If the answer to the inquiry in step 225 is YES, the process proceeds for the execution of step 229 after execution of the processing in the acceleration mode through step 227.
On the other hand, if the result of inquiry in the 225 is NO, i.e., if the engine is in none of the operating condition of starting up, warming, steady operation and acceleration, it is judged that the engine is being decelerated, so that the process proceeds for the execution of the basic mode control in step 229 after executing the control of the deceleration mode through the 228.
FIG. 11 provides an example of the processing in the basic mode 229 which is commonly executed by all conditions of operation of the engine. As apparent from FIG. 11, the content of the basic mode 229 is identical to that performed in steps 202 through 212 in the embodiment explained above in connection with FIG. 6.
The content of processing of the steady mode 226 is shown by a flow chart in FIG. 12 and is identical to that performed in steps 200 and 201 in the embodiment shown in FIG. 6.
As will be understood from FIGS. 11 and 12, the same operation as that in the embodiment of FIG. 6 is executed also in the embodiment shown in FIG. 10, when the operating mode is a steady operation mode.
As shown in FIG. 13, as the process of the starting mode 221 is commenced, the reading of signals is conducted in step 200 and signals QfO and θTO are successively computed in the subsequent steps 240 and 241, using the coefficients KTW, K1 and K2. The coefficient KTW is previously stored in the form of, for example, a map as a function of the engine temperature as shown in FIG. 7, and is read out from the map as desired. On the other hand, the coefficients K1 and K2 are previously determined as function of the time t and exhibit decreasing tendencies.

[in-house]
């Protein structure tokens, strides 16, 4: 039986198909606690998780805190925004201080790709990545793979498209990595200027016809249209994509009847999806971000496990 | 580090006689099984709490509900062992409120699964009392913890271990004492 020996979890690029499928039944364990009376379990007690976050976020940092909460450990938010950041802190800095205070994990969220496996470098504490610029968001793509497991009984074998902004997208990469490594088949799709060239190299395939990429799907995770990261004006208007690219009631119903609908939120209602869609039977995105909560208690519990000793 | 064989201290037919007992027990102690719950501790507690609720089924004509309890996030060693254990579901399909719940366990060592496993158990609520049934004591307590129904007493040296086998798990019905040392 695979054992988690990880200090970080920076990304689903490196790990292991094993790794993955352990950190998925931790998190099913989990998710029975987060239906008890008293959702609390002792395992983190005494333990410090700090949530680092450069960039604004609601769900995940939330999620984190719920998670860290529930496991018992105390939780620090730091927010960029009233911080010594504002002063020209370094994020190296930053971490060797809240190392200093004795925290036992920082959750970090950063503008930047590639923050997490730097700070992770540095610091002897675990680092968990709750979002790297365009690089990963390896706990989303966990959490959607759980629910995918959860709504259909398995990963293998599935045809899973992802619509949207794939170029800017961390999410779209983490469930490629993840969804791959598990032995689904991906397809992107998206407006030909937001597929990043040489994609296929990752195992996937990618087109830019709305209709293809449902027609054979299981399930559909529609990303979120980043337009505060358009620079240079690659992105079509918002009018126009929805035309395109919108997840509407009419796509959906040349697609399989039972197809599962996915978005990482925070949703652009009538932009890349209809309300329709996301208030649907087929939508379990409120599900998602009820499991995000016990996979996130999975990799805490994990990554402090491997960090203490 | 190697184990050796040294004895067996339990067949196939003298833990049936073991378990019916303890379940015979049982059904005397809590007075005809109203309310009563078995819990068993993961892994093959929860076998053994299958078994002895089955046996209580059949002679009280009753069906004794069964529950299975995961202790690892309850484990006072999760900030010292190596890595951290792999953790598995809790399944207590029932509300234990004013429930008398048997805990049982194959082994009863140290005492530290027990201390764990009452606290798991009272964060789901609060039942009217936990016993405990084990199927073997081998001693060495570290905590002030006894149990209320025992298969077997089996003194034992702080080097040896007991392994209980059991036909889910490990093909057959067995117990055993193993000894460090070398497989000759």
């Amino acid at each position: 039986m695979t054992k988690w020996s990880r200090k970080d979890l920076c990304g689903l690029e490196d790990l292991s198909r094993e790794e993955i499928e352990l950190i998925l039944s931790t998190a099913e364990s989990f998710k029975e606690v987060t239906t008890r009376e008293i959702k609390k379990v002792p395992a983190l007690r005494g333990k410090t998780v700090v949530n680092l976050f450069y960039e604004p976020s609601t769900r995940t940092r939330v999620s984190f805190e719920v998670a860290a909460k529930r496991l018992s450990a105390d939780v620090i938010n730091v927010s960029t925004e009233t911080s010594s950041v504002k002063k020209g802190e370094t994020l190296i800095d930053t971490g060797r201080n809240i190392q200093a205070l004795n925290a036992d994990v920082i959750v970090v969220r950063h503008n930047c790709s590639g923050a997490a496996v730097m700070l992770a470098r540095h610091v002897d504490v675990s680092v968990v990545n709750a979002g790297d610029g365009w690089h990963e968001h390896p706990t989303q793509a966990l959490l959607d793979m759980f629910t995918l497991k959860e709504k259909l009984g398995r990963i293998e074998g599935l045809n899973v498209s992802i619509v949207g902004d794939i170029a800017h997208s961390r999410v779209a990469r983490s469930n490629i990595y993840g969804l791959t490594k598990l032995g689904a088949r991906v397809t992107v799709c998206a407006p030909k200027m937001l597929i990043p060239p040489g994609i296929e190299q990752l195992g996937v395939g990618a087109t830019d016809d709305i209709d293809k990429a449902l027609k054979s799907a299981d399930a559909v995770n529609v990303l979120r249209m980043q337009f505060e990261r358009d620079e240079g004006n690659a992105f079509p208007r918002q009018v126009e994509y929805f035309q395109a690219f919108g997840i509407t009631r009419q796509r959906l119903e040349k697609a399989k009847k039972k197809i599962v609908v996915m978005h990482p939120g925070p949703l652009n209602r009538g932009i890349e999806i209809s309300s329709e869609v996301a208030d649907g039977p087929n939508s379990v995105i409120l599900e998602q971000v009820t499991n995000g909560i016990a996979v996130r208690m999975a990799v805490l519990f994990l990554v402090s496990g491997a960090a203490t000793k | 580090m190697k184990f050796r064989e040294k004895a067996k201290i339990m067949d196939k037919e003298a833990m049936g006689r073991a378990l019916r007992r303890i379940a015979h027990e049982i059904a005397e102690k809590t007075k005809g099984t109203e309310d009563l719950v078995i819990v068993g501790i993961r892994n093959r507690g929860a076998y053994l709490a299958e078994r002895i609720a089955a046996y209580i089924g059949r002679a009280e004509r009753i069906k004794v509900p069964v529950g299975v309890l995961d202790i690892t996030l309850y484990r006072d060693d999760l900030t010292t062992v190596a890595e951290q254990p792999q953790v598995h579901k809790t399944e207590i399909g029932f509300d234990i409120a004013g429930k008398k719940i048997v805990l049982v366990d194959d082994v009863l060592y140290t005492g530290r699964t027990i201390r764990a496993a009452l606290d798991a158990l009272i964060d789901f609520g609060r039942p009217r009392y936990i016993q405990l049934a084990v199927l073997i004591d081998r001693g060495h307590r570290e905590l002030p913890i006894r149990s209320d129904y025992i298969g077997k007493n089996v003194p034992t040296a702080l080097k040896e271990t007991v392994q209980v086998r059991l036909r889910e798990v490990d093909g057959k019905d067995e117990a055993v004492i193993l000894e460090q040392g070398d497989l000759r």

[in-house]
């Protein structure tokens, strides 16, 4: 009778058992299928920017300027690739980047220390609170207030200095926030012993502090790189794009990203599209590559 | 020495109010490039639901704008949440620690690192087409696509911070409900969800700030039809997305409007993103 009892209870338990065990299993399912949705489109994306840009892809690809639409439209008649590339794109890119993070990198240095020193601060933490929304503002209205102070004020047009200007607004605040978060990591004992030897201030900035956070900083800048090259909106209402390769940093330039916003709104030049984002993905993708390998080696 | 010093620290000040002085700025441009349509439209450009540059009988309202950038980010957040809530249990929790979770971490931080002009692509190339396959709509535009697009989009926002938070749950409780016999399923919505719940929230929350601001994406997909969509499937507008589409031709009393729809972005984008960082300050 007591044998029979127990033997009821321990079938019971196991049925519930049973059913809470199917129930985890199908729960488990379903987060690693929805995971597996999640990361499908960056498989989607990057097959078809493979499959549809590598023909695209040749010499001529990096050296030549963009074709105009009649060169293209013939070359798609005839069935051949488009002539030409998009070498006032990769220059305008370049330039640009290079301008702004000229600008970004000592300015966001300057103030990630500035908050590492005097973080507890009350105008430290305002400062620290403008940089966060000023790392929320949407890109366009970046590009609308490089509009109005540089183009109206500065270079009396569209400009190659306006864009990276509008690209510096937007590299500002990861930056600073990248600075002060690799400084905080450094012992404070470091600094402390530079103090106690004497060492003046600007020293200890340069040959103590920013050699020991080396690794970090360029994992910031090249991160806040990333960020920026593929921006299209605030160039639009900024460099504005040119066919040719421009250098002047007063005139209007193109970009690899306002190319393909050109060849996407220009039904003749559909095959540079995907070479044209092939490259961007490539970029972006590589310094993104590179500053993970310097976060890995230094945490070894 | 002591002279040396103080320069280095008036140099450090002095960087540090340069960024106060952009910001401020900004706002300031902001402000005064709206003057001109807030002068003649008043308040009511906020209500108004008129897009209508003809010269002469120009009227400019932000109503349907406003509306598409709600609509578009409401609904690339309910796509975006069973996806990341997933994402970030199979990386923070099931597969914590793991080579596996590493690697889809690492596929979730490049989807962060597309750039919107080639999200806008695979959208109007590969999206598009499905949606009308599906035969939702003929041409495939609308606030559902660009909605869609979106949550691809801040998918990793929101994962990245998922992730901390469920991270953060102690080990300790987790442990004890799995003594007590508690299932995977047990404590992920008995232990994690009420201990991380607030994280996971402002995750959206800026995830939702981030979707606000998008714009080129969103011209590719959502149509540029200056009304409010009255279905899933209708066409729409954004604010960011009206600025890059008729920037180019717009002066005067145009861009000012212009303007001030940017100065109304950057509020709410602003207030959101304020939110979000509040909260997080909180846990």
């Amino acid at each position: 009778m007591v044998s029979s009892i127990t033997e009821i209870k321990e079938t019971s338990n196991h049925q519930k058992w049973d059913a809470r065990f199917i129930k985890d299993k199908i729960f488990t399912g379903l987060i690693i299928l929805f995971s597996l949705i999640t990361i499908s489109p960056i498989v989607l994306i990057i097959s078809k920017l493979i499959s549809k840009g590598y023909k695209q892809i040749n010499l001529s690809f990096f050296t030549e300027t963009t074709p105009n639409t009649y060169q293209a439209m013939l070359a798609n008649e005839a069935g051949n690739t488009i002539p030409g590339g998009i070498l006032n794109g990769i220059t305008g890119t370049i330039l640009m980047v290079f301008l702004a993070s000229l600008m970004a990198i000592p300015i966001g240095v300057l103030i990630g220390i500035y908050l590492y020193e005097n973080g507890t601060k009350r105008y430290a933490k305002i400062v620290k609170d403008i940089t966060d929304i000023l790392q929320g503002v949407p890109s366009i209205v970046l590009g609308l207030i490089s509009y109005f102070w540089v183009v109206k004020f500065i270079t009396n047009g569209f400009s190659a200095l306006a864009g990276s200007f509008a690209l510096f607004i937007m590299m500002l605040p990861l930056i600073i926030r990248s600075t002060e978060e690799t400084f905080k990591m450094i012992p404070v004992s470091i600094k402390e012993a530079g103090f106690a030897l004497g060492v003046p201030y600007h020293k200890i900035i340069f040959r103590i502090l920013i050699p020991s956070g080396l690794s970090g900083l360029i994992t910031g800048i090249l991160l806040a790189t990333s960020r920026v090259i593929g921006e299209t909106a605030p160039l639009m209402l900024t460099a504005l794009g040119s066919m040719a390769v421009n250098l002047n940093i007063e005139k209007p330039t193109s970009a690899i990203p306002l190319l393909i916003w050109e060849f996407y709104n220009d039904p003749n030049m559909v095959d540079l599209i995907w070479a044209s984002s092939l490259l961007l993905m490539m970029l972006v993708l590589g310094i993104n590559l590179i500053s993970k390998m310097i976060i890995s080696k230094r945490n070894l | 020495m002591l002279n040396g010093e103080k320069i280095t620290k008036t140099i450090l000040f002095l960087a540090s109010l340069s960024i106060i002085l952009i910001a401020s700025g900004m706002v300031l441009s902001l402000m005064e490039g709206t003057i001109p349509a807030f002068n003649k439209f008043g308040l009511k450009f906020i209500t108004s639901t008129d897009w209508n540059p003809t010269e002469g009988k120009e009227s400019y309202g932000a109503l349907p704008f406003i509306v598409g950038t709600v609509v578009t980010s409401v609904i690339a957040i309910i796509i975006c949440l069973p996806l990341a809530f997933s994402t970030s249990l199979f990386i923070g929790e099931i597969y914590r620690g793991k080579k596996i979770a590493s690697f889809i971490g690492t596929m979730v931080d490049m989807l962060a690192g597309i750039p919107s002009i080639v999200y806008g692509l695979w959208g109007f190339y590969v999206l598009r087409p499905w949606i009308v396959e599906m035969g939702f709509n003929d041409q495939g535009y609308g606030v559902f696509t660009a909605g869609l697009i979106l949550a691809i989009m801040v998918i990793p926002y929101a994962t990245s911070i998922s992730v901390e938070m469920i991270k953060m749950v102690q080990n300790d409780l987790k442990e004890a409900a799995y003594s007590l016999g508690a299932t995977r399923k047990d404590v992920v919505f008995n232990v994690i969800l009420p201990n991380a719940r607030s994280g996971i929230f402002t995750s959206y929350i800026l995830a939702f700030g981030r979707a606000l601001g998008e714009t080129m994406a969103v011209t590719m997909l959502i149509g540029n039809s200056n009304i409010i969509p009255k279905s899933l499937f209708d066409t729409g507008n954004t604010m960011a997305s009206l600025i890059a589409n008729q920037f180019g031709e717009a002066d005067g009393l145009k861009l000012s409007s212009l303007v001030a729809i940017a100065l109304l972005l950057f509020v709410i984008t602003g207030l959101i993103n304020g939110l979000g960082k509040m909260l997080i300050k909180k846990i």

Consequently, when the engine is started, the fuel is supplied at a rate exceeding the necessary supply rate, i.e., so-called start-up incremental control is conducted, in the beginning period of the start up of the engine. At the same time, the throttle valve 3 is open to a large degree. For these reasons, the startin up of the engine is facilitated. As the combustion in the engine is stabilized, the fuel supply rate is reduced to a predetermined level so as to a control which minimizes the degradation of the conditions of exhaust gases.
FIG. 15 provides a flow chart for processing in the warminfg up mode 223. After reading the signal in step 222, the signal QfO and θTO are successively computed in steps 245 and 246. In this case, it is possible to effect an incremental control of fuel supply during the warming up, by determining the signal QfO as a function of the temperature. By so doing, the warming up operation is stabilized and completed in a shorter period of time. If suffices only to change the value of the signal θTO in proportion to the rate of fuel supply. Therefore, a predetermined coefficient K3 is set as shown in step 246 and executes the computation for determining the signal QfO by using the coefficient K3 as the proportional constant.